After Winter

May 4, 2010

Trash your public persona.

Get uncomfortable.

Get outside.

It’s possible I will not write on this blog again, or for a long while. In the meantime, I will be (and have been) speaking less and listening more. Join me in the great outdoors.


A Wet, Cold Bedroom

January 10, 2010

First of all, it’s not as hard-core as it sounds. If I couldn’t find a way to stay warm and dry, I wouldn’t be sleeping outdoors. As long as you’re prepared, most “wilderness” situations (in this case, a backyard) can be quite comfortable.

So I prepare by putting on my pajamas: long underwear, sweatpants, fleece shirt, sweater, fleece jacket, legwarmers, 2 pairs of socks, and a balaclava. In my (mostly) waterproof tent, I have a 20 degree sleeping bag, 2 blankets, and a pillow on an old foam mattress. As long as I don’t forget anything, I am indeed quite comfortable.

Even though my situation is luxurious compared to backcountry and many homesteading situations, people still ask why I go through all the effort to sleep outside when moving back in could cut my bedtime routine by half. Well, here are some perks of my wet, cold bedroom:

The stars. Yes, you can see stars in Brooklyn on a clear night. The milky way is too much to ask, but I can count on Orion.

When there’s cloud cover, the sky glows yellow, and there’s actually more light. Reflection of the city’s electricity, perhaps.

The rustle of my neighbor’s bamboo forest in the wind.

The moon. The moonshine on snow. The moon behind wisps of clouds.

The air- cool, cold, windy, still, or icy. When the air has a certain nip, it’s like I can feel my blood freezing. Sometimes the airs feels wet and heavy, and I know it will rain.

And in the morning, sometimes it’s gray. But when the sun is out, light travels slowly down the face of the brownstones opposite me.

First, pink. Then, gold. If I sleep really late, it changes to white.

Also, birdsong, and windchimes.

Candlelight Walk

January 3, 2010

It was cold and dark today, so a good friend and I decided to take a candle with us on our walk along 7th avenue.  Luckily, we had found an old-fashioned lamp with a cylindrical glass cover, which kept the wind from blowing out the light…

Here’s a shout-out to all the folks who warmed their hands and faces over the fire, or made a wish for the new year.  We were glad to have met you.

Staples: Your Local Community Center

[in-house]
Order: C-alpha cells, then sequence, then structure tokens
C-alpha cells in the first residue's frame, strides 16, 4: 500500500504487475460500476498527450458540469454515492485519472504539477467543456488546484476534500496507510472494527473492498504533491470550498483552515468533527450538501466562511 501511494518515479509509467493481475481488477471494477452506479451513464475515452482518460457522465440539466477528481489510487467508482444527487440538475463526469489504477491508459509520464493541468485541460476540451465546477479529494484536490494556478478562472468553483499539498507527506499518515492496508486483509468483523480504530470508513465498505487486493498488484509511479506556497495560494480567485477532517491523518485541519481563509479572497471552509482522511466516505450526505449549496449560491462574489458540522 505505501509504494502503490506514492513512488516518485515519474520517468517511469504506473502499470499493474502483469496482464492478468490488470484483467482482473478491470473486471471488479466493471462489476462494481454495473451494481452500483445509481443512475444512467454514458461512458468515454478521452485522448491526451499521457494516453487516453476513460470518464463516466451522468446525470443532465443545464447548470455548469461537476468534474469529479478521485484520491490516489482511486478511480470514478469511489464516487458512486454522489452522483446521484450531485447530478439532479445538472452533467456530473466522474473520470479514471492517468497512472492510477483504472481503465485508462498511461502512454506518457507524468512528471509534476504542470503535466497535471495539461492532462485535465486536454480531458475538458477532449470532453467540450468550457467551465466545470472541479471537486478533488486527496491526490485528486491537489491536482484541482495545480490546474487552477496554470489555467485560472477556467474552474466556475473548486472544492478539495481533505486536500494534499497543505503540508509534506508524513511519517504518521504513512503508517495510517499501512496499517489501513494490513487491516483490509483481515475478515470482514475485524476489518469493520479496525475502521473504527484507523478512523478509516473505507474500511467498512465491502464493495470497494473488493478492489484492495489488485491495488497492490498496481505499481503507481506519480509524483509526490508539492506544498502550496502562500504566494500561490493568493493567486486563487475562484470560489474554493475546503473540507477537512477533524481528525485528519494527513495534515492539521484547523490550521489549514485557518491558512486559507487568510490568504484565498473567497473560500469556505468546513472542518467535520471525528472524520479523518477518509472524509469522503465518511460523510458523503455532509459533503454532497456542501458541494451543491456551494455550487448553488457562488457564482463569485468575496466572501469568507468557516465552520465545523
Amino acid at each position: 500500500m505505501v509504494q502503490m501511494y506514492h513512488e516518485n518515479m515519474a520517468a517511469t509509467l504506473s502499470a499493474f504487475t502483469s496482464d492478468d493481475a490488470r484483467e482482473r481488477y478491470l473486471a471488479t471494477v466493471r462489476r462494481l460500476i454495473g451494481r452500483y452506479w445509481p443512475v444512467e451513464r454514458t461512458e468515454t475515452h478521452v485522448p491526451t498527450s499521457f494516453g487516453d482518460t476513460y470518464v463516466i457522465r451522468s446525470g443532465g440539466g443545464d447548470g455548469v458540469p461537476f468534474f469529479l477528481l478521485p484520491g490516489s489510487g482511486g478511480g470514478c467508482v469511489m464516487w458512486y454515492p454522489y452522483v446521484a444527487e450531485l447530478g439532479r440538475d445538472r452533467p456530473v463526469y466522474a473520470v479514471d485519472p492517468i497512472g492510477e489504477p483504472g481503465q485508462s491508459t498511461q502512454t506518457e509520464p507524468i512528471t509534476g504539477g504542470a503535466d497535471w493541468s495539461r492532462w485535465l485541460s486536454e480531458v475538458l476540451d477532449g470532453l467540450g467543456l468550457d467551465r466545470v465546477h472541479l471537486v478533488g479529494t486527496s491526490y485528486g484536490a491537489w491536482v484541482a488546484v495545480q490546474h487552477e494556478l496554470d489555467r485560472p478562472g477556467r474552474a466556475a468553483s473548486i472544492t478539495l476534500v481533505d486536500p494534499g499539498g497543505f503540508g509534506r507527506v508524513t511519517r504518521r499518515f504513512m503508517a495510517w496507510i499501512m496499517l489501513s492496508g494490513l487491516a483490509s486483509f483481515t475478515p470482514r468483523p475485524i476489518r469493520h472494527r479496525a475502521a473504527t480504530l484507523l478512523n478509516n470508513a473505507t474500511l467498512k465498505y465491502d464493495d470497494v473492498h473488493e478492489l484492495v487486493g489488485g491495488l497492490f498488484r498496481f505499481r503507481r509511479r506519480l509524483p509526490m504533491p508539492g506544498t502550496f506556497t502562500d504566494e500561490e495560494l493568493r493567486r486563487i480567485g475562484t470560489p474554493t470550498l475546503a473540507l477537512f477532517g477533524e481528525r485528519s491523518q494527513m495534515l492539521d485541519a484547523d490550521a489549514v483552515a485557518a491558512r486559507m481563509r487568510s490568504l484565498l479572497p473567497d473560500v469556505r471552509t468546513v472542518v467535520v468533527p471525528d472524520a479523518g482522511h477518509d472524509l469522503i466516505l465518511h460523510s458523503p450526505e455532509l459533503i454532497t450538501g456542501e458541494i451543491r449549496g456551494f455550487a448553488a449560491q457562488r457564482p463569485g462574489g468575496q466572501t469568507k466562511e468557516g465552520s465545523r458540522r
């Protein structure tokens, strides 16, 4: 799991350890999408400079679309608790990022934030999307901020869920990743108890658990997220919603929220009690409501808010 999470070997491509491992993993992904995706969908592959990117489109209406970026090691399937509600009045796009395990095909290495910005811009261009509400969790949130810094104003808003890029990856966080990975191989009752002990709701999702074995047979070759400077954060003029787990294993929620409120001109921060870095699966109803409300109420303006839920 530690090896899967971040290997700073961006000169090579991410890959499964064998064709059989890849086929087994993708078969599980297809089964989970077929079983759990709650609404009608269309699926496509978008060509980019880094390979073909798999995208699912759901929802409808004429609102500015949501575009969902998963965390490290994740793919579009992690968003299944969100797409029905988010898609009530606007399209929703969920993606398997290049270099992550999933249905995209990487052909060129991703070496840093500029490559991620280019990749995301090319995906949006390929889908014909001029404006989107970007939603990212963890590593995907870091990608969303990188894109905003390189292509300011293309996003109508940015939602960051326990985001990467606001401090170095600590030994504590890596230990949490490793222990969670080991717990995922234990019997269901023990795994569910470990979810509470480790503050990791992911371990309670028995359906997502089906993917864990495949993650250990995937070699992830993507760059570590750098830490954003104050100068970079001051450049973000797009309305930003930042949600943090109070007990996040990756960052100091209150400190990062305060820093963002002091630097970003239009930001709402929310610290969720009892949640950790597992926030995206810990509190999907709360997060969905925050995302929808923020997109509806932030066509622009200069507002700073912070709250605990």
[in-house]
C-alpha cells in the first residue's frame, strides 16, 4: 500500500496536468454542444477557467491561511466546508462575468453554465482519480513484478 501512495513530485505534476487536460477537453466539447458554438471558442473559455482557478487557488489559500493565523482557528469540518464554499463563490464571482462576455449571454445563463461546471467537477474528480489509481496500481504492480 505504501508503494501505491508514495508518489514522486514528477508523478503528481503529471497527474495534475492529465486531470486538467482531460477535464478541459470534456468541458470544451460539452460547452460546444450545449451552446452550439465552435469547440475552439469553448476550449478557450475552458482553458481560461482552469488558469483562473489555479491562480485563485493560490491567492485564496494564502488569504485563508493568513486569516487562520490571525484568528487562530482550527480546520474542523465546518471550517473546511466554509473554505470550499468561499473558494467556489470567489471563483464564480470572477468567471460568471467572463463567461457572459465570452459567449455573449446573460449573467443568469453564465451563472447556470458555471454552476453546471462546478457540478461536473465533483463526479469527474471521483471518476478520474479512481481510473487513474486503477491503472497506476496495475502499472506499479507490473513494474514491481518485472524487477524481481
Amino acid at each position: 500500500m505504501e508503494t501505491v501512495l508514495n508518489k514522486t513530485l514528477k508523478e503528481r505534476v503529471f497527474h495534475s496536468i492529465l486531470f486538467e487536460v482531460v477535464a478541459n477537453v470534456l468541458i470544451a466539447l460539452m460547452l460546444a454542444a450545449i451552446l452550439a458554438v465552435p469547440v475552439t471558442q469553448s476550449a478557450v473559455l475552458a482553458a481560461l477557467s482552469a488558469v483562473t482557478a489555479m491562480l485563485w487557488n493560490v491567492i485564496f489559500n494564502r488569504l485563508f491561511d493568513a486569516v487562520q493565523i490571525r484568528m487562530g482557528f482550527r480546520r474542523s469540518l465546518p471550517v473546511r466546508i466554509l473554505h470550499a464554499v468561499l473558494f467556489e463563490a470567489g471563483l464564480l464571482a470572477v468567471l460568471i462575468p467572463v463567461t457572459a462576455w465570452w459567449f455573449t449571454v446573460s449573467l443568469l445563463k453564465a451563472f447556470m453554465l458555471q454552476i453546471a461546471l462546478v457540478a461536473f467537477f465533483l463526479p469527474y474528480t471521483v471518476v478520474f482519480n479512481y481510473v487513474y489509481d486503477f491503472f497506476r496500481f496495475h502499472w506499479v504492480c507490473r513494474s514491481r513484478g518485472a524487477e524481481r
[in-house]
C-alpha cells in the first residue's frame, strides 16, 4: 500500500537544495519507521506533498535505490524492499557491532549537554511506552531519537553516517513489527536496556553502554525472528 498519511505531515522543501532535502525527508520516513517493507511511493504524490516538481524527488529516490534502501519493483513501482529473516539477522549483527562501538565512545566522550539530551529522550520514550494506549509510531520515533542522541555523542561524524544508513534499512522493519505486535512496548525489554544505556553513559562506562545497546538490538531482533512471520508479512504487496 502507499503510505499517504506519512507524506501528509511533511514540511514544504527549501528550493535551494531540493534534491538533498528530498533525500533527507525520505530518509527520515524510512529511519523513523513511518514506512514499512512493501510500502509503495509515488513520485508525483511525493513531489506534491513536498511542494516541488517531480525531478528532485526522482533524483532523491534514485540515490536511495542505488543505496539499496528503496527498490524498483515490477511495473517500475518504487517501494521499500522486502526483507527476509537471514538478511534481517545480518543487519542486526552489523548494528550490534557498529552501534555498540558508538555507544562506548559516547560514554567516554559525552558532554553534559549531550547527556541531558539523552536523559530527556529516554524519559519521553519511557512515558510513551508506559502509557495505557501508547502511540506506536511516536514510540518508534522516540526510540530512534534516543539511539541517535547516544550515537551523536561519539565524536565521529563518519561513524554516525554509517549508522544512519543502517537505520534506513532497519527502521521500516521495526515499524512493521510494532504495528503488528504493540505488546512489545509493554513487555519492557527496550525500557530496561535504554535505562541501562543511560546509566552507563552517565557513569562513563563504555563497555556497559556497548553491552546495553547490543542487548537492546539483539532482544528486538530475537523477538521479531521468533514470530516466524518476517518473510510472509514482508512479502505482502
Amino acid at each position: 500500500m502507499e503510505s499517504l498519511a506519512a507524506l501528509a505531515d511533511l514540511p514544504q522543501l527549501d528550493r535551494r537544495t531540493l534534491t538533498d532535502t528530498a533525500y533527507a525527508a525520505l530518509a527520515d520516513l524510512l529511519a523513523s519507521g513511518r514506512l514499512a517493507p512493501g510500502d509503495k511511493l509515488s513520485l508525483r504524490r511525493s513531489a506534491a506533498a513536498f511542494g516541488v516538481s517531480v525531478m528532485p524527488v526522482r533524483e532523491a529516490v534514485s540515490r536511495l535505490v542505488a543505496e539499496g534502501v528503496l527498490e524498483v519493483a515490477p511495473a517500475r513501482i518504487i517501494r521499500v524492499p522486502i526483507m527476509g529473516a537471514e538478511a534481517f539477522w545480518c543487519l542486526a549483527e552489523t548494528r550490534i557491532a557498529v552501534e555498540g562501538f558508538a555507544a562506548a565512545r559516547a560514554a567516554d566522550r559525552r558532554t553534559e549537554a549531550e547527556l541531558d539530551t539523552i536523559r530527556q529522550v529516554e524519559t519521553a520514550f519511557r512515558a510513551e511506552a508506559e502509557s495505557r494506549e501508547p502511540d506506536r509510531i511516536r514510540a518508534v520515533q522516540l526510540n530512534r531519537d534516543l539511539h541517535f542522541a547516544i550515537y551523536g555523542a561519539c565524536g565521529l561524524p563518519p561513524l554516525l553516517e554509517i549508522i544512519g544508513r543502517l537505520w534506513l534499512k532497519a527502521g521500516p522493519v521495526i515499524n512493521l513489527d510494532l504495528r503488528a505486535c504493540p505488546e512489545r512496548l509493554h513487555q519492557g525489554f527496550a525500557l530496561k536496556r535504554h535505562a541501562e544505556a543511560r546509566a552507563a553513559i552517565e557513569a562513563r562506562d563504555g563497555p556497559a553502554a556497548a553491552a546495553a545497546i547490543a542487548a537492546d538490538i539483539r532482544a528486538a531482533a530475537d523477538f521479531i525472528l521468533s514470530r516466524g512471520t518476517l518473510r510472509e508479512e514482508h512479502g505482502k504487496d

January 2, 2010

At 7:45 am on December 31st, 2009, I was at my local Staples copy center. For various reasons that are irrelevant here, I had to copy over 100 pages of boring documents about my finances (apologies to the rainforest). I was tired and wet from the morning snowshower.

Here’s what made it better: I decided to ask the nice fellow stocking the manila folder aisle what his New Year’s resolutions were (he said he’d like to hit the gym and go back to school). I also asked the guy running the copy center hub (be the best father he could be), and a man who I think was hanging around to escape the cold (make lots of money).

Then, I asked Susan, who was working the cash register when I went to pay for my manila folders. She hadn’t thought of any resolutions yet, so she asked about mine. I said I’d start the new year by telling my family and friends I loved them. Susan said, “You know, that’s where I’d start too. Since my mother died, my family’s grown apart a little.” Susan teared up. I teared up. We laughed, said 2010 would be a good year, and teared up again. I left Staples with the well-wishes of so many nice people, and they stayed with mine.

I guess it doesn’t take much to make people human. It seems that usually, the shells we wear are thin, and want to be broken. Who wouldn’t jump at the invitation to be heard, acknowledged, and cared about? I knew that pretty well before December 31st, 2009. What amazed me was Staples- the whole store became brighter, more hopeful, more welcoming and people-centered in my mind- because the solidarity of Susan et al. gave me a reason to believe we could all be people first.

I left the store wondering how far “people first” could be pushed in a place like Staples… community gardens? Locally-made products? A free place to do homework? None of these, but still somewhere to count on a nice “hello”? I have no idea. But I will keep on saying hello, because it makes my day a whole lot nicer.

Public Post 1/2: Bucky Sells Trees

December 24, 2009

I wanted my first public post (public action) to be finding a nice, quirky christmas tree salesperson who would let me stand among her/his trees decorated in tinsel, with a box of ornaments at my feet that prospective buyers could hang on me. I thought I would sing them a carol for each ornament, and hopefully field some questions about the life of a christmas tree from rural childhood to urban maturation and death (I could then appeal to the seller for information and get a conversation started).